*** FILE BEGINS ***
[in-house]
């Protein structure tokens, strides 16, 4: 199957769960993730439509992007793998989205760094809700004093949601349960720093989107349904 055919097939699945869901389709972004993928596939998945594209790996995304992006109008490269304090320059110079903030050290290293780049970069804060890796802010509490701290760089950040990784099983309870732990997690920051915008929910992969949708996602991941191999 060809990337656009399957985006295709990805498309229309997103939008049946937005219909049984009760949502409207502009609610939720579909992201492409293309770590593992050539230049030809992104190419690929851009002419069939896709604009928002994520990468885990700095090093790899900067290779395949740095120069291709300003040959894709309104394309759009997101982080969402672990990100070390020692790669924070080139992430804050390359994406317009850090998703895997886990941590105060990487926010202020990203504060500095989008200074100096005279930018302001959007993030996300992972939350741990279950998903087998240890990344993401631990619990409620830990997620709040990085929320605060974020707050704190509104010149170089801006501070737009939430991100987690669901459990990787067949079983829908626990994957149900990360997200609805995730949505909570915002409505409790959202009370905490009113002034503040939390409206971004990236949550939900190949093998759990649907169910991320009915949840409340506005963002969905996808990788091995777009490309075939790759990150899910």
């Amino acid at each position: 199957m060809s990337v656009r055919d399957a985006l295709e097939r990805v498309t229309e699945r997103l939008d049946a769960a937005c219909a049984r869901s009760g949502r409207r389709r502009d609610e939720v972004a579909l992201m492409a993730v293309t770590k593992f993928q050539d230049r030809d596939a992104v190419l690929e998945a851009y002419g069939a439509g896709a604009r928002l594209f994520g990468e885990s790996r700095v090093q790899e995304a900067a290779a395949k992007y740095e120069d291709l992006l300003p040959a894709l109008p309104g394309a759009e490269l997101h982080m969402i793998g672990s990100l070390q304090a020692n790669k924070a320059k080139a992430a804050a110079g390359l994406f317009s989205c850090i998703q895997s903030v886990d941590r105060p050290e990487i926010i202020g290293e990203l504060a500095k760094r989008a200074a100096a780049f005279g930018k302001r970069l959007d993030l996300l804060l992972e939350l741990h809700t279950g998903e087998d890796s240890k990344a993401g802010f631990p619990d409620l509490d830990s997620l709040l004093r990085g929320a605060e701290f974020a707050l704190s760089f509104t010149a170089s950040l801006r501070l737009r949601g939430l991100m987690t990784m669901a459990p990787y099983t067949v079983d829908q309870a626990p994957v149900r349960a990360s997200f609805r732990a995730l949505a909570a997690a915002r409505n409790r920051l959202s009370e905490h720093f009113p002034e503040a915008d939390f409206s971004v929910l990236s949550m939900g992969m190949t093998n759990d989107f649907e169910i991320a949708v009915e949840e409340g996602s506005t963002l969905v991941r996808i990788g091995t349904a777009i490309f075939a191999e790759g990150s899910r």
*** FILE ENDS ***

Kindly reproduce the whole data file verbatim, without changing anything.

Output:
[in-house]
């Protein structure tokens, strides 16, 4: 199957769960993730439509992007793998989205760094809700004093949601349960720093989107349904 055919097939699945869901389709972004993928596939998945594209790996995304992006109008490269304090320059110079903030050290290293780049970069804060890796802010509490701290760089950040990784099983309870732990997690920051915008929910992969949708996602991941191999 060809990337656009399957985006295709990805498309229309997103939008049946937005219909049984009760949502409207502009609610939720579909992201492409293309770590593992050539230049030809992104190419690929851009002419069939896709604009928002994520990468885990700095090093790899900067290779395949740095120069291709300003040959894709309104394309759009997101982080969402672990990100070390020692790669924070080139992430804050390359994406317009850090998703895997886990941590105060990487926010202020990203504060500095989008200074100096005279930018302001959007993030996300992972939350741990279950998903087998240890990344993401631990619990409620830990997620709040990085929320605060974020707050704190509104010149170089801006501070737009939430991100987690669901459990990787067949079983829908626990994957149900990360997200609805995730949505909570915002409505409790959202009370905490009113002034503040939390409206971004990236949550939900190949093998759990649907169910991320009915949840409340506005963002969905996808990788091995777009490309075939790759990150899910």
């Amino acid at each position: 199957m060809s990337v656009r055919d399957a985006l295709e097939r990805v498309t229309e699945r997103l939008d049946a769960a937005c219909a049984r869901s009760g949502r409207r389709r502009d609610e939720v972004a579909l992201m492409a993730v293309t770590k593992f993928q050539d230049r030809d596939a992104v190419l690929e998945a851009y002419g069939a439509g896709a604009r928002l594209f994520g990468e885990s790996r700095v090093q790899e995304a900067a290779a395949k992007y740095e120069d291709l992006l300003p040959a894709l109008p309104g394309a759009e490269l997101h982080m969402i793998g672990s990100l070390q304090a020692n790669k924070a320059k080139a992430a804050a110079g390359l994406f317009s989205c850090i998703q895997s903030v886990d941590r105060p050290e990487i926010i202020g290293e990203l504060a500095k760094r989008a200074a100096a780049f005279g930018k302001r970069l959007d993030l996300l804060l992972e939350l741990h809700t279950g998903e087998d890796s240890k990344a993401g802010f631990p619990d409620l509490d830990s997620l709040l004093r990085g929320a605060e701290f974020a707050l704190s760089f509104t010149a170089s950040l801006r501070l737009r949601g939430l991100m987690t990784m669901a459990p990787y099983t067949v079983d829908q309870a626990p994957v149900r349960a990360s997200f609805r732990a995730l949505a909570a997690a915002r409505n409790r920051l959202s009370e905490h720093f009113p002034e503040a915008d939390f409206s971004v929910l990236s949550m939900g992969m190949t093998n759990d989107f649907e169910i991320a949708v009915e949840e409340g996602s506005t963002l969905v991941r996808i990788g091995t349904a777009i490309f075939a191999e790759g990150s899910r």